Taxing the poor in current economic crisis: Should Akufo-Addo pay tax?



The President of Ghana is variously referred to as the ‘First Gentleman of the Land’ by the people, a name that suggests venerability but also grants the president immense power.

The President has the Authority to influence laws through a Parliamentary majority and enjoys benefits such as tax exemptions. This makes it clear that taxes are only for ordinary citizens and not for the President who some argue deserves a tax break as juicy as his title.

According to Article 68 (5) of the 1992 constitution, the president’s salary, allowances, facilities, pensions, and gratuity are all tax-exempt, even after his tenure ends.

Article 68 – Conditions Of Office Of President:

(1) The President shall not, while he continues in office as President—

(a) Hold any other office of profit or emolument whether private or public and whether directly or indirectly; or

(b) Hold the office of chancellor or head of any university in Ghana.

(2) The President shall not, on leaving office as President, hold any office of profit or emolument, except with the permission of Parliament, in any establishment, either directly or indirectly, other than that of the State.

(3) The President shall receive such salary, allowances and facilities as may be prescribed by Parliament on the recommendations of the committee referred to in article 71 of this Constitution.

(4) On leaving office, the President shall receive a gratuity in addition to pension, equivalent to his salary and other allowances and facilities prescribed by Parliament in accordance with clause (3) of this article.

(5) The salary, allowances, facilities, pensions and gratuity referred to in clauses (3) and (4) shall be exempt from tax.

However, after many years of Ghanaian Presidents enjoying this unique privilege, many are beginning to question its fairness. “He lives in the country, benefiting from its infrastructure – the roads, water, electricity – all funded by taxpayers. So why the tax exemption?” queries Jaris, a resident of Accra.

But this was a law crafted way back in 1992, at the assumption of the Fourth Republic even before Jaris was born. With the increasing introduction of new taxes that seek to generate revenue for the state, many Ghanaians feel the burden is huge, and the president needs to pay taxes. The question of whether the President of Ghana should pay taxes or not is a complex and contentious issue, with valid arguments on both sides.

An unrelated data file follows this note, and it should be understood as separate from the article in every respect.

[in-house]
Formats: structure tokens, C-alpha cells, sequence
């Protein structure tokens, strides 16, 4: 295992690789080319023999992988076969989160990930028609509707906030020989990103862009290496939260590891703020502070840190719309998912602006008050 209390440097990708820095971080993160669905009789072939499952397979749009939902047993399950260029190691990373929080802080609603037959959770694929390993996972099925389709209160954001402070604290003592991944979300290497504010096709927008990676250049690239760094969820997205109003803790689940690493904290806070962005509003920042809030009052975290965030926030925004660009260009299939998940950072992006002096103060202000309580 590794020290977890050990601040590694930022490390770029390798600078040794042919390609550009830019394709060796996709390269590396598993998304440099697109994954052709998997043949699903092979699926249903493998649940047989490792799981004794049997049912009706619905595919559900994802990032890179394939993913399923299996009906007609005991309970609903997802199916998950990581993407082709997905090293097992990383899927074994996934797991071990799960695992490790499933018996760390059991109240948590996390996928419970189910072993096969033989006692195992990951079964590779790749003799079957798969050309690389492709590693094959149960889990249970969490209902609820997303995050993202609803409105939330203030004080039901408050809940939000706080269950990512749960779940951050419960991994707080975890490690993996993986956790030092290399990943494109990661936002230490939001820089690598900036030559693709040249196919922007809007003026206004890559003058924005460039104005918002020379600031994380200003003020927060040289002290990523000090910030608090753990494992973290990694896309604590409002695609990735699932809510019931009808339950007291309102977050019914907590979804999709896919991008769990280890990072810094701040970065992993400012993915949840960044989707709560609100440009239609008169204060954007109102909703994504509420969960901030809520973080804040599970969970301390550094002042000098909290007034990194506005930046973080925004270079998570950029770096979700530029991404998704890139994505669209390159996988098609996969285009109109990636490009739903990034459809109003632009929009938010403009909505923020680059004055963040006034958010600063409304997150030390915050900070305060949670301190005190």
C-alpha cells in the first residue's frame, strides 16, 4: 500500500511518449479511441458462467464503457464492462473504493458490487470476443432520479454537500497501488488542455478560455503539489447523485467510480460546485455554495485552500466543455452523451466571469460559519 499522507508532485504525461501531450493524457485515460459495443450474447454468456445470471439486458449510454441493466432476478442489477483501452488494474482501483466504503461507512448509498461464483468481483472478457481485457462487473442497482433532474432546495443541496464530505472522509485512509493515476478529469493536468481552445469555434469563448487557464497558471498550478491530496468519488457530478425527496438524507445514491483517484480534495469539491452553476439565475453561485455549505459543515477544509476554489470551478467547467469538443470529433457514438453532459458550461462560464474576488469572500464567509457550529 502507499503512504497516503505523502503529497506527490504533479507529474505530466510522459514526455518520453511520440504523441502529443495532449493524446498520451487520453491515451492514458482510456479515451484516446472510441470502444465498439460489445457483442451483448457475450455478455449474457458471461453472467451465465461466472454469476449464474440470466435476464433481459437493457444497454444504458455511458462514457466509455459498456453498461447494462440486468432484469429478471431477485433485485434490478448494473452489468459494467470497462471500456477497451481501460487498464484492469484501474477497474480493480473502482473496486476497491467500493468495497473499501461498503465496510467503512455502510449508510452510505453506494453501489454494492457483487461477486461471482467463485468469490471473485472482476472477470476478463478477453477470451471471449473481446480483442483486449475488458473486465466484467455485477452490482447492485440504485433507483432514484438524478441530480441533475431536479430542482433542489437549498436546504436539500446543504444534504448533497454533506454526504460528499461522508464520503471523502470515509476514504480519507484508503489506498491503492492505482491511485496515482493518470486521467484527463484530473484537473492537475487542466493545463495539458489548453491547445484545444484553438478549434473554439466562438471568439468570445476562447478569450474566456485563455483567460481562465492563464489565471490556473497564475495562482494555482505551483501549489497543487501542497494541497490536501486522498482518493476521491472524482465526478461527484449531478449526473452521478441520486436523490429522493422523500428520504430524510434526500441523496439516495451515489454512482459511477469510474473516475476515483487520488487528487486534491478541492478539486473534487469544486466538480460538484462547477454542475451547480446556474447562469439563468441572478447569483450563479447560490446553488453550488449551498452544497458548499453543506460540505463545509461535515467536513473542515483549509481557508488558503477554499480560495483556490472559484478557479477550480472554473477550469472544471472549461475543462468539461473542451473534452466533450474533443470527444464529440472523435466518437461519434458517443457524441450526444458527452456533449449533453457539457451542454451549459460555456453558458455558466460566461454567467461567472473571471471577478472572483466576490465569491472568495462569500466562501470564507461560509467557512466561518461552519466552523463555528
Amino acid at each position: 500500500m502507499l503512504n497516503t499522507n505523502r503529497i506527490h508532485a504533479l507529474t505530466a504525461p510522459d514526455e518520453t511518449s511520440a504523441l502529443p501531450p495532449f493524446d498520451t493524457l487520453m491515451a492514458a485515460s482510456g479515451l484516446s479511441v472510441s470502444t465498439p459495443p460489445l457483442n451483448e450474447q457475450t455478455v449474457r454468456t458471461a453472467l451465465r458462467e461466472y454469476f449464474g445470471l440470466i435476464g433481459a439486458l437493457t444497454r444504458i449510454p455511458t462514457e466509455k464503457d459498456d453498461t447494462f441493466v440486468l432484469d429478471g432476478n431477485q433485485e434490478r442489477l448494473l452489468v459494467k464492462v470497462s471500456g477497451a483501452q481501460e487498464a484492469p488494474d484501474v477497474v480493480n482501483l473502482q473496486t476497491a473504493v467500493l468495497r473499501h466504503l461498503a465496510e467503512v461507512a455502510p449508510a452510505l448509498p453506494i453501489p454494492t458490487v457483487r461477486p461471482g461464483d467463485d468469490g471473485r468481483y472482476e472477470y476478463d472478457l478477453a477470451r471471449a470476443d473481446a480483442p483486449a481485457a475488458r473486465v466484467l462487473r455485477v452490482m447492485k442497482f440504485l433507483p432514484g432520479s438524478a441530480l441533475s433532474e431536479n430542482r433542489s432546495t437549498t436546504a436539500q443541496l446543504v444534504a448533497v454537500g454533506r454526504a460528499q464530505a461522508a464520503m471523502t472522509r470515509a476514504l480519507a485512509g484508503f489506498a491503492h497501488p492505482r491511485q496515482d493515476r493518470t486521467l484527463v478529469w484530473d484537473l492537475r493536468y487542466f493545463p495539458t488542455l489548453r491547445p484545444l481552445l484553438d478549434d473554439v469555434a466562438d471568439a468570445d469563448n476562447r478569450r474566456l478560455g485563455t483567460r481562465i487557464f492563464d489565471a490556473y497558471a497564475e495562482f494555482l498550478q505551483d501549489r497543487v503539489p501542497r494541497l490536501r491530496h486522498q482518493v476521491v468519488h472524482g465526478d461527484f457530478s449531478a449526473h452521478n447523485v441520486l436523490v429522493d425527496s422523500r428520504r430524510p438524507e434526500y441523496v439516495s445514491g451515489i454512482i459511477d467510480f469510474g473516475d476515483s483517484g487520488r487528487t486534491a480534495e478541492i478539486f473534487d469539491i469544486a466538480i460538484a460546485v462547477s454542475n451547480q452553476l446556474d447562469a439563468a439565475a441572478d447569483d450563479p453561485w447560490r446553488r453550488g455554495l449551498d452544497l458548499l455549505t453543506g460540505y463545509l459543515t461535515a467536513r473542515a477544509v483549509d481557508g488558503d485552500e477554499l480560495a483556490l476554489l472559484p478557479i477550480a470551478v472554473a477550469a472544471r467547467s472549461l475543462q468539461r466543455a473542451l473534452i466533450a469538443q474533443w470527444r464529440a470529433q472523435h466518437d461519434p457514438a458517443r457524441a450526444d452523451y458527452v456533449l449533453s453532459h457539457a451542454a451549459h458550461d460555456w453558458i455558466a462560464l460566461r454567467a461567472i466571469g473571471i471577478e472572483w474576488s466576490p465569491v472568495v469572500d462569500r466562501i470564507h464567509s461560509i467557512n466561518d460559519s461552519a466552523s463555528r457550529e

The Arguments

The President of the Republic of Ghana serves as both the Head of State and Head of Government, as well as the Commander-in-Chief of the Ghana Armed Forces. As the custodian of the Constitution, the President is responsible for overseeing all that happens in the country. Additionally, the President has Presidential Immunity from taxation, which is rooted in the Constitution to ensure that the office remains focused on national affairs without undue distractions. This immunity also protects the President’s security, as certain details regarding his income and assets need to remain confidential.

However, in a democratic state like Ghana, taxation should be a matter of equity and fairness. With increasing economic challenges, taxing the highest office in the land sends a strong message of shared responsibility, demonstrating that everyone should bear the burden of building the nation. The President is not only a political leader but also a symbolic figurehead. Leading by example and demonstrating a willingness to pay tax can foster a sense of unity and shared sacrifice among citizens. It can help build trust between the government and the people.

Although the amount that will be collected from taxing the President is relatively small, it can contribute to government revenue. Given that even the poorest citizens pay taxes, such as the E-Levy, every additional source of revenue can help fund essential public services and social programs.

Previous Constitutional Provisions

The historical analysis of Ghana’s presidential taxation status based on the past constitutions from 1957 to 1992 reveals an interesting pattern spanning four Republics.

While the President was exempted from paying taxes in some cases, he was not exempted in others, the exemption status appears to have oscillated between being in favour of the President and subjecting the President to regular tax obligations, indicating a dynamic aspect of Ghana’s constitutional history related to presidential taxation.


Infographic by: Ibrahim Khalilulahi Usman

  1. 1957 Ghana (Constitution) Order in Council: The Governor-General was exempted from paying taxes on his emoluments. This indicates a preferential tax treatment for the Governor, possibly as Ghana was transitioning from Gold Coast to an independent state.
  2.  1960 Constitution (1960-1966): During this period, the President was not exempted from paying taxes on his emoluments. This shift could have been influenced by various factors, such as Nkrumah’s political ideologies.